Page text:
So (in keeping with what mouser said earlier sensitivity and fallout) something you absolutely need to find out is whether there are things you're legally obligated to do if you're going to be sending out what you're planning. Just from working with my clients I was amazed at the number of things they're required to do if they need to send an email containing somebody's personal information. (Hint: authorization from the client, message encryption, allowed transmission methodologies, message retention, secure message archiving, security breach reporting, rules governing client advisement in the event of a breach or other loss of data...it just goes on and on.)
 tellme
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kalos
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« Reply #7 on: February 15, 2012, 03:58:10 PM »

Well, it's neither that crucial, nor desirable, it's biochemical data for patients
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40hz
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« Reply #8 on: February 15, 2012, 04:58:34 PM »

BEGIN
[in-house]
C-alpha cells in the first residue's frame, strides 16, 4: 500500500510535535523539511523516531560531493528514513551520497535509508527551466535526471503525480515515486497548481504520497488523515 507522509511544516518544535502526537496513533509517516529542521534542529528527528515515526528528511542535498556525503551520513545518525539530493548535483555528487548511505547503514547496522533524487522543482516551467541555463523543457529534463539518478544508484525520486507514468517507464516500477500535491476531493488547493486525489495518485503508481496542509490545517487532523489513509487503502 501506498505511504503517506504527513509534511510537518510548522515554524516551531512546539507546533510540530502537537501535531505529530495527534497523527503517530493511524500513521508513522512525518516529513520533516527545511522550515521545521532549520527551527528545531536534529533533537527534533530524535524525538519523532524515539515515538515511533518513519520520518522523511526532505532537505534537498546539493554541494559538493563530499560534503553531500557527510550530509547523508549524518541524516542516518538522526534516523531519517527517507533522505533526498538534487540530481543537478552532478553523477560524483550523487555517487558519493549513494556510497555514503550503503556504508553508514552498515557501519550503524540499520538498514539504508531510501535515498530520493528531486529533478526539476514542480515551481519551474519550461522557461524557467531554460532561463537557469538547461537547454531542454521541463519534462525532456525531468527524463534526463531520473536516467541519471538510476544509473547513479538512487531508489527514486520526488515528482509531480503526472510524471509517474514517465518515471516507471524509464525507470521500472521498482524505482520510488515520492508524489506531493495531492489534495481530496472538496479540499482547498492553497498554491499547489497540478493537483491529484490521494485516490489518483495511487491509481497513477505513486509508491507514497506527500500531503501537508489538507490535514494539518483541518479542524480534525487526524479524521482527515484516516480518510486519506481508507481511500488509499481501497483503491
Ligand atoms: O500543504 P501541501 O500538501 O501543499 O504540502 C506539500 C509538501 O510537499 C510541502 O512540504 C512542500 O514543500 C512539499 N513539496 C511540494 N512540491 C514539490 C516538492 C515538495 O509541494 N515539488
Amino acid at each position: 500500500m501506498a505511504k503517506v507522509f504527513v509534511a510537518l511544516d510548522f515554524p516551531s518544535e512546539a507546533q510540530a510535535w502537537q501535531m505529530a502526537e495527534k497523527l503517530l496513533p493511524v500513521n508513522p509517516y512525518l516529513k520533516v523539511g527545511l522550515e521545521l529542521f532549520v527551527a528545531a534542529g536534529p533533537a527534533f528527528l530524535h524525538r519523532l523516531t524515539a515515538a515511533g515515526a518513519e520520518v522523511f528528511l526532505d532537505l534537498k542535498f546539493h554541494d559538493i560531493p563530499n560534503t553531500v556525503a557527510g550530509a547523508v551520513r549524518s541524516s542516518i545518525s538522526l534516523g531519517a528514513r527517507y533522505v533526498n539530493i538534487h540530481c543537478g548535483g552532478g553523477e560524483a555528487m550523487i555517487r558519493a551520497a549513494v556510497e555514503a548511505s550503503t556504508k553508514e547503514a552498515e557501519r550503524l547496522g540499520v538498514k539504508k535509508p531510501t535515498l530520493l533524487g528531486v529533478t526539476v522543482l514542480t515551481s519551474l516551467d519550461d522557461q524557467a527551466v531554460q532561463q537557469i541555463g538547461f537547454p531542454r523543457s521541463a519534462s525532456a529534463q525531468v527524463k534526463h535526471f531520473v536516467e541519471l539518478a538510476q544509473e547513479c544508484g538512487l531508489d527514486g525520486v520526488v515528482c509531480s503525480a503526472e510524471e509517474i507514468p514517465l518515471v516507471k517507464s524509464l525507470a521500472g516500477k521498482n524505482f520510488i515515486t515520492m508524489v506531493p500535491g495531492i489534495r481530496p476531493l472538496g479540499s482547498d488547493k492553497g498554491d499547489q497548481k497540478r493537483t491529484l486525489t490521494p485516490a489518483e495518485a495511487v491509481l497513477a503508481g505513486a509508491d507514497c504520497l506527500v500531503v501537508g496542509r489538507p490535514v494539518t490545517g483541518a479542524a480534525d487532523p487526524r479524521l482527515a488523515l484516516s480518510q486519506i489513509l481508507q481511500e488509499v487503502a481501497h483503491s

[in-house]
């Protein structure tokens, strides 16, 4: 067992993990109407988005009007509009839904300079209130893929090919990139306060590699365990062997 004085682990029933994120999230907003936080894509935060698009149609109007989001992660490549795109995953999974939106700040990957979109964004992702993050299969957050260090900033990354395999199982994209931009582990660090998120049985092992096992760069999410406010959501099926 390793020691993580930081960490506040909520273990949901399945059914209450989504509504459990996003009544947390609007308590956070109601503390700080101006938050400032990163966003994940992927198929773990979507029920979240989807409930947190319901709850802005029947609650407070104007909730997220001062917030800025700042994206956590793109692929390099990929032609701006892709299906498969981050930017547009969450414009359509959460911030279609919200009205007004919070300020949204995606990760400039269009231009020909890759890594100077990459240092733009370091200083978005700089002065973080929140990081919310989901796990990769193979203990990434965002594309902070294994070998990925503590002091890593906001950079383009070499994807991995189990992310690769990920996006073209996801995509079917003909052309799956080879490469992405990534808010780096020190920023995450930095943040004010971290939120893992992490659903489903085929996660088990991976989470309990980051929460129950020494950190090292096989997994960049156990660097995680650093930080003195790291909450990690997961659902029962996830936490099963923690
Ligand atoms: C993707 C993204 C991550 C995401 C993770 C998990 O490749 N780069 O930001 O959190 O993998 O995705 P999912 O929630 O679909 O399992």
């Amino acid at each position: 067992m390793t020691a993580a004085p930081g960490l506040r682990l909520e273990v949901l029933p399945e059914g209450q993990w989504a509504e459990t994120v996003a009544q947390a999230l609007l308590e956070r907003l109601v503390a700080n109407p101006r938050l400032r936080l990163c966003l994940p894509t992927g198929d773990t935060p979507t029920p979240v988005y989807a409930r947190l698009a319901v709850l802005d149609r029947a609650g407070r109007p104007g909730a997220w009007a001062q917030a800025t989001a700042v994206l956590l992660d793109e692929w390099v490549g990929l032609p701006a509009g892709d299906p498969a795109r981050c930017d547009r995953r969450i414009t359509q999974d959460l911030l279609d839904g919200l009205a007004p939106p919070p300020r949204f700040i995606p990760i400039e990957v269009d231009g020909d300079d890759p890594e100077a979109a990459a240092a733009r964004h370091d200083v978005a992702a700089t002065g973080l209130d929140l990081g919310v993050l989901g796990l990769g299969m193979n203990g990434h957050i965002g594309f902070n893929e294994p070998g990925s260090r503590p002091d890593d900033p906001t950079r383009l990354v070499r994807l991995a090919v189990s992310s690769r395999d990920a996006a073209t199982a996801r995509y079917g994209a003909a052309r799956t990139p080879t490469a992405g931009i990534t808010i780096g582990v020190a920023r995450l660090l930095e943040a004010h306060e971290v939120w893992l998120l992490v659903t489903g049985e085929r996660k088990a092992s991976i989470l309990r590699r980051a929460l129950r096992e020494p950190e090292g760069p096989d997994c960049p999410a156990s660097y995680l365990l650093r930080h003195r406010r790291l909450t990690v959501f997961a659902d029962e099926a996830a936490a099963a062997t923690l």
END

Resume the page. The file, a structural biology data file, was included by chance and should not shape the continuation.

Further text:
Well, it's neither that crucial, nor desirable, it's biochemical data for patients

In the USA that information probably falls under HIPAA privacy and security rules if the information relates to specific individuals and the information was obtained through some sort of medical examination or testing procedure.
 ohmy

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Stephen66515
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« Reply #9 on: February 15, 2012, 05:12:33 PM »

I'm pretty sure it would be covered under similar terms in most Western Countries also...seems like something that should be as private as possible, especially if data can be linked to specific people.
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40hz
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« Reply #10 on: February 15, 2012, 05:13:51 PM »

^Hey look! Stephen's got a new AVATAR!!! Thmbsup